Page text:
Chronicler of Black Experience in America and Winner of Nobel Prize for Literature

By Morrison, Toni | The Scotsman, August 9, 2019 | Go to article overview

Chronicler of Black Experience in America and Winner of Nobel Prize for Literature


Morrison, Toni, The Scotsman


Toni Morrison, writer. Born: 18 February, 1931 in Lorain, Ohio, United States. Died: 5 August, 2019 in New York, aged 88.N obel laureate Toni Morrison, a pioneer and giant of modern literature whose imaginative power in Beloved, Song of Solomon and other works transformed American letters by dramatising the pursuit of freedom within the boundaries of race, has died.

Few authors rose in such rapid, spectacular style. She was nearly 40 when her first novel, The Bluest Eye, was published. By her early 60s, after just six novels, she had become the first black woman to receive the Nobel literature prize, praised in 1993 by the Swedish academy for her "visionary force" and for her delving into "language itself, a language she wants to liberate" from categories of black and white. In 2012, Barack Obama awarded her a Presidential Medal of Freedom. Morrison helped raise American multiculturalism to the world stage and helped uncensor her country's past, unearthing the lives of the unknown and the unwanted, those she would call "the unfree at the heart of the democratic experiment". In her novels, black history was a trove of poetry, tragedy, love, adventure and good old gossip, whether in small-town Ohio in Sula or big-city Harlem in Jazz. She regarded race as a social construct and, through language, founded the better world her characters suffered to attain. Morrison wove everything from African literature and slave folklore to the Bible and Gabriel Garcia Marquez into the most diverse, yet harmonious, of literary communities. "Narrative has never been merely entertainment for me," she said in her Nobel lecture. "It is, I believe, one of the principal ways in which we absorb knowledge."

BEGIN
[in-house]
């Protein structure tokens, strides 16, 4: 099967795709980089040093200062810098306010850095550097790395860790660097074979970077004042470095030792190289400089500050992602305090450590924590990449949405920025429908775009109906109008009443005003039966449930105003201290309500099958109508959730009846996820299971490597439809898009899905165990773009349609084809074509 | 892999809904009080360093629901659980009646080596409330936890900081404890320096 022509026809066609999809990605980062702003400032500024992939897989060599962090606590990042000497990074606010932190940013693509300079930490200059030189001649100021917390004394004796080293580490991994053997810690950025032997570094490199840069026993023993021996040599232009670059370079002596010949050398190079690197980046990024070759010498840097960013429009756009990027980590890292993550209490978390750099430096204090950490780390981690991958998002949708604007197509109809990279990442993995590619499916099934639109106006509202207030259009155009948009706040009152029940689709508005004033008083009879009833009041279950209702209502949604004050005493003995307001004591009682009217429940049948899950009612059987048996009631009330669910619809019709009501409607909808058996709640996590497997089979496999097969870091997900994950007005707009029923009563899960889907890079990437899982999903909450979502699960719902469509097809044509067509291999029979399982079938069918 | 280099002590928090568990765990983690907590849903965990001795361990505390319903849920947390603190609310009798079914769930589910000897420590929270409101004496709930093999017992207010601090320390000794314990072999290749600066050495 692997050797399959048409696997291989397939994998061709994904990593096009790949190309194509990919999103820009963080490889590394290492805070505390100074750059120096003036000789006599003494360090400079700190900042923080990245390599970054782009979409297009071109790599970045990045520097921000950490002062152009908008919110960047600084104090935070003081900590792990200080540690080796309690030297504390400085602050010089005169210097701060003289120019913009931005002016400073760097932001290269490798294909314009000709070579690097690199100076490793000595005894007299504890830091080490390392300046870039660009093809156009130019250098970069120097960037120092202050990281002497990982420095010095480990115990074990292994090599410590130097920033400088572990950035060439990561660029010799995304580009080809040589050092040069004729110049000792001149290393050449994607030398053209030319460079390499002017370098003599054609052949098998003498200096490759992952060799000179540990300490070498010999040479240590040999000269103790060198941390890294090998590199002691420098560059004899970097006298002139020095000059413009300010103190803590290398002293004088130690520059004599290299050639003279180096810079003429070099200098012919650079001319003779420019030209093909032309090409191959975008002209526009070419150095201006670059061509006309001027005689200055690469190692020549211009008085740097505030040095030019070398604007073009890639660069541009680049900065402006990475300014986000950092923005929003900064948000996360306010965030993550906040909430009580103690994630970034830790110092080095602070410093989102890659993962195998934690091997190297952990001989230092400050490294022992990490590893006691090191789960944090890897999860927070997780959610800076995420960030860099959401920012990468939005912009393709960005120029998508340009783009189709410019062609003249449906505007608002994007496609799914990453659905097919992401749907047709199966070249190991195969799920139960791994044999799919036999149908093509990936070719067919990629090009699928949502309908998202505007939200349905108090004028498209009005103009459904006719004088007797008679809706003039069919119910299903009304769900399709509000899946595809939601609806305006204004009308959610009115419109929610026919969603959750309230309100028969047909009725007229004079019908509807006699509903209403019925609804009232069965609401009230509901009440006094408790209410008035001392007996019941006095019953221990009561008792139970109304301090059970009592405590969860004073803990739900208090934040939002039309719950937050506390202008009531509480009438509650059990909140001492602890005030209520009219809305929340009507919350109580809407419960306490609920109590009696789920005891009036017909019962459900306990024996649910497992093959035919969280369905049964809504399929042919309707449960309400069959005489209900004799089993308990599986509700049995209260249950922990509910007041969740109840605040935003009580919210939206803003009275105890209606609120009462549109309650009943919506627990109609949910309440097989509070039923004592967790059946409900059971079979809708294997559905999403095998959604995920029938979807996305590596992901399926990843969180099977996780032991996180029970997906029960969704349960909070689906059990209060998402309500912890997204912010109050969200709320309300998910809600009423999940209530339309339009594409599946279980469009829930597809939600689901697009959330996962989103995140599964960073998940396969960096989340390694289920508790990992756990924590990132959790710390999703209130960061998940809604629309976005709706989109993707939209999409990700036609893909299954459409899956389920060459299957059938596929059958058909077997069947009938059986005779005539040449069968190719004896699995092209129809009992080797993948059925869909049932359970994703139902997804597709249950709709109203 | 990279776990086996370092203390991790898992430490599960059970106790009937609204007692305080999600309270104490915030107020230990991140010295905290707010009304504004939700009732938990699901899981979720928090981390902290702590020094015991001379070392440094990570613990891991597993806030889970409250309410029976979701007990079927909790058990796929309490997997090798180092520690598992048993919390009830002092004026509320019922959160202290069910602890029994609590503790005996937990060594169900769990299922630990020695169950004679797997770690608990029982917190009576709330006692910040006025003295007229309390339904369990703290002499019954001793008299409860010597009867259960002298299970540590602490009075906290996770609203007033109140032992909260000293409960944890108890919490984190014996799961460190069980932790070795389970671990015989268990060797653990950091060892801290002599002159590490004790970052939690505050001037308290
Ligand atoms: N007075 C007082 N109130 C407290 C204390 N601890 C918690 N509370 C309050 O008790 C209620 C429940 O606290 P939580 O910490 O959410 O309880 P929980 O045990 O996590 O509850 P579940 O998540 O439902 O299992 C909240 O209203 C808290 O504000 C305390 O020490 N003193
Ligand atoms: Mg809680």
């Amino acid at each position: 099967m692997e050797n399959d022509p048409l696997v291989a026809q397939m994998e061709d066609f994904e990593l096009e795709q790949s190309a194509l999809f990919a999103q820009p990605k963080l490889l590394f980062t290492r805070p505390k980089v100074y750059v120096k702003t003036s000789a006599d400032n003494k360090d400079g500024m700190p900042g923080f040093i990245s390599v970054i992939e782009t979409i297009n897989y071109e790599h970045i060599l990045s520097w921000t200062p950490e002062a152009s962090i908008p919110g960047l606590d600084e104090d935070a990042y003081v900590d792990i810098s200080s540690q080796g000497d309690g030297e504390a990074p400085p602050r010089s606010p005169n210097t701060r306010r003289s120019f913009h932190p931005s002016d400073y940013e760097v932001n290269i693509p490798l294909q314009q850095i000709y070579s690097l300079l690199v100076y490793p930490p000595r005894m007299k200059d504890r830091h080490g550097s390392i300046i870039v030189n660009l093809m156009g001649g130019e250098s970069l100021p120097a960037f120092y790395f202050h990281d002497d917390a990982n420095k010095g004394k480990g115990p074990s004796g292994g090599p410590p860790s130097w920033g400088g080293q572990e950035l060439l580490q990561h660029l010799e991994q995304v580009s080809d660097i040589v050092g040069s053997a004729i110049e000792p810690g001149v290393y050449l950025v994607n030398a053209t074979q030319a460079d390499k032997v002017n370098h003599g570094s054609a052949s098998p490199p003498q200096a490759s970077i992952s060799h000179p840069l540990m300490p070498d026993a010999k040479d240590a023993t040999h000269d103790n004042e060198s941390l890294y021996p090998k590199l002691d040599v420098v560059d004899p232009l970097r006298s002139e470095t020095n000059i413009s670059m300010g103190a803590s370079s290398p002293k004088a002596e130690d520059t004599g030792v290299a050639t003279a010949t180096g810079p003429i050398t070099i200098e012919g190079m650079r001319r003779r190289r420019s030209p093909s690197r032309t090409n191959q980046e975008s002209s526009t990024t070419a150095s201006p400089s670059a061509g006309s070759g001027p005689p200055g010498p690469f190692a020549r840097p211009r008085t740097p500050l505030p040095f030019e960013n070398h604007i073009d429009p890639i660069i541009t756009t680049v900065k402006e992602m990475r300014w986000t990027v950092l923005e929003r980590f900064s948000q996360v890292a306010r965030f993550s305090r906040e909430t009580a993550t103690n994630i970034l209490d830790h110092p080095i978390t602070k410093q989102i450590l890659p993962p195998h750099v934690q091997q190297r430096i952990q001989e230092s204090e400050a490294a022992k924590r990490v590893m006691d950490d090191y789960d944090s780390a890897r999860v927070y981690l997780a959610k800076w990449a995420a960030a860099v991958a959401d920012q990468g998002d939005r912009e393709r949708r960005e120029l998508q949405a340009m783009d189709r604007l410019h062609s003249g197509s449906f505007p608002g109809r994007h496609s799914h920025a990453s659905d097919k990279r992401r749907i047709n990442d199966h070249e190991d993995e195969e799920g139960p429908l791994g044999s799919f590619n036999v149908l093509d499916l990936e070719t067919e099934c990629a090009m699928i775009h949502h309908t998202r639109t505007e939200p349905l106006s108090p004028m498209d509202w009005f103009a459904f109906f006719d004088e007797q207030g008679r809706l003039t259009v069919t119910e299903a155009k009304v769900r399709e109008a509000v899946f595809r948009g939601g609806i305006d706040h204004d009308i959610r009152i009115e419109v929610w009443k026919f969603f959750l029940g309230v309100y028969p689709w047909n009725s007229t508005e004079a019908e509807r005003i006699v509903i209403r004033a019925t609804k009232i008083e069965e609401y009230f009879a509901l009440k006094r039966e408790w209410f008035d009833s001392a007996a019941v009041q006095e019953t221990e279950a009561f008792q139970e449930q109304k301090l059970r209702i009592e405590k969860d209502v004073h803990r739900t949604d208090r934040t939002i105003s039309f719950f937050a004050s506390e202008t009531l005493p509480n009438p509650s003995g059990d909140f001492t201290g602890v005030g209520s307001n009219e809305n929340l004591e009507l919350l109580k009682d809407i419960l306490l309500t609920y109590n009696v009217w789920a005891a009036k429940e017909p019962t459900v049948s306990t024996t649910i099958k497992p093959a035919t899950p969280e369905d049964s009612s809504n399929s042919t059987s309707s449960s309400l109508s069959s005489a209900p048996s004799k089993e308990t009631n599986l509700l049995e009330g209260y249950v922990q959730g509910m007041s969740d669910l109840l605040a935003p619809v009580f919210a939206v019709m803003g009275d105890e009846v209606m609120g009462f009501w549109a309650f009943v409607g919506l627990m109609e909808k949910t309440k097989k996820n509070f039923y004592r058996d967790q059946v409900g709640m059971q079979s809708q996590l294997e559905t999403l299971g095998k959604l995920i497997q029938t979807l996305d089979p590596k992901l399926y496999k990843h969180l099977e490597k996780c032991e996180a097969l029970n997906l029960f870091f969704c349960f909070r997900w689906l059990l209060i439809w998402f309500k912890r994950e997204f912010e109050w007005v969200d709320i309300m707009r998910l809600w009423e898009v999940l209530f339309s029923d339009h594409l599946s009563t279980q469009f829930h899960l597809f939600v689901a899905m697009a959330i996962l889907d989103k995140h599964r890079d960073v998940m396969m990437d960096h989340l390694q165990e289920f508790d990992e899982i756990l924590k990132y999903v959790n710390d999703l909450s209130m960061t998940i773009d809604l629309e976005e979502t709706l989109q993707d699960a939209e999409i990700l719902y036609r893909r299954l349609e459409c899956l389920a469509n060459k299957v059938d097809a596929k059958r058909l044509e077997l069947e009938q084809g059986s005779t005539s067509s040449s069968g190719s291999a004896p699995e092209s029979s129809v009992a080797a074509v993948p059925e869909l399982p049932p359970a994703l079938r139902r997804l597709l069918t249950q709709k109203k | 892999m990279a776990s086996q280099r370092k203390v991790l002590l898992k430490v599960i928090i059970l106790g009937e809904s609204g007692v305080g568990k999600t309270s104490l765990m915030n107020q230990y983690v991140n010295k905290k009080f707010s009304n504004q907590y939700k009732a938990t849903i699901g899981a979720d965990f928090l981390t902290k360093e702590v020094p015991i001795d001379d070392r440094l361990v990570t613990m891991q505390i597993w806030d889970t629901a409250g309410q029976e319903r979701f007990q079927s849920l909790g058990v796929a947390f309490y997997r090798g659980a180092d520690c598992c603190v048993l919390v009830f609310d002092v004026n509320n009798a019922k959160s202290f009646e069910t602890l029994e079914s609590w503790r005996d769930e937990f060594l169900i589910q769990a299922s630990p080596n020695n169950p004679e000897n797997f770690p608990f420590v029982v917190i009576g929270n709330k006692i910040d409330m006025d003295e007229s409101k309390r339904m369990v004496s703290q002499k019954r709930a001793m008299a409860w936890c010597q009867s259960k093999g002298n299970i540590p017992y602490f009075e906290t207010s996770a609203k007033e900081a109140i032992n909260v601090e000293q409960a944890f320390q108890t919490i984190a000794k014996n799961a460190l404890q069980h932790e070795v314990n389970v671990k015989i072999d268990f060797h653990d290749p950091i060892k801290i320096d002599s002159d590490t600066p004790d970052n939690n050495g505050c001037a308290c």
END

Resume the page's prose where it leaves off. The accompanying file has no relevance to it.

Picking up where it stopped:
Winner of the 1988 Pulitzer Prize for Beloved, she was one of the book world's most regal presences, with her expanse of greying dreadlocks, dark, discerning eyes and warm, theatrical voice, able to lower itself to a mysterious growl or rise to a humorous falsetto.

TV presenter Oprah Winfrey idolised Morrison and helped greatly expand her readership. Morrison shared those high opinions, repeatedly labelling one of her novels, Love, as "perfect" and rejecting the idea that artistic achievement called for quiet acceptance. "Maya Angelou helped me without her knowing it," Morrison said in a 1998 interview. "When she was writing her first book, I Know Why the Caged Bird Sings, I was an editor at Random House. She was having such a good time, and she never said, 'Who me? My little book?'.

"I decided that ... winning the [Nobel] prize was fabulous," Morrison added. "Nobody was going to take that and make it into something else. I felt representational. I felt American. I felt Ohioan. I felt blacker than ever. I felt more woman than ever. I felt all of that, and put all of that together and went out and had a good time."

The second of four children of a welder and a domestic worker, Morrison was born Chloe Ardelia Wofford in Lorain, Ohio, a steel town outside of Cleveland. She was encouraged by her parents to read and to think, and was unimpressed by the white kids in her community. Recalling how she felt like an "aristocrat", Morrison believed she was smarter and took it for granted she was wiser. She was an honours student in high school, and attended Howard University because she dreamed of a life spent among black intellectuals. At Howard, she spent much of her free time in the theatre, later taught there and also met and married a Jamaican architect, Harold Morrison, whom she divorced in 1964. They had two boys, Harold and Slade.

In 1964, she answered an advert to work in the textbook division of Random House. Over the next 15 years she would have an impact as an editor, and as one of the few black women in publishing, that alone would have ensured her legacy. …

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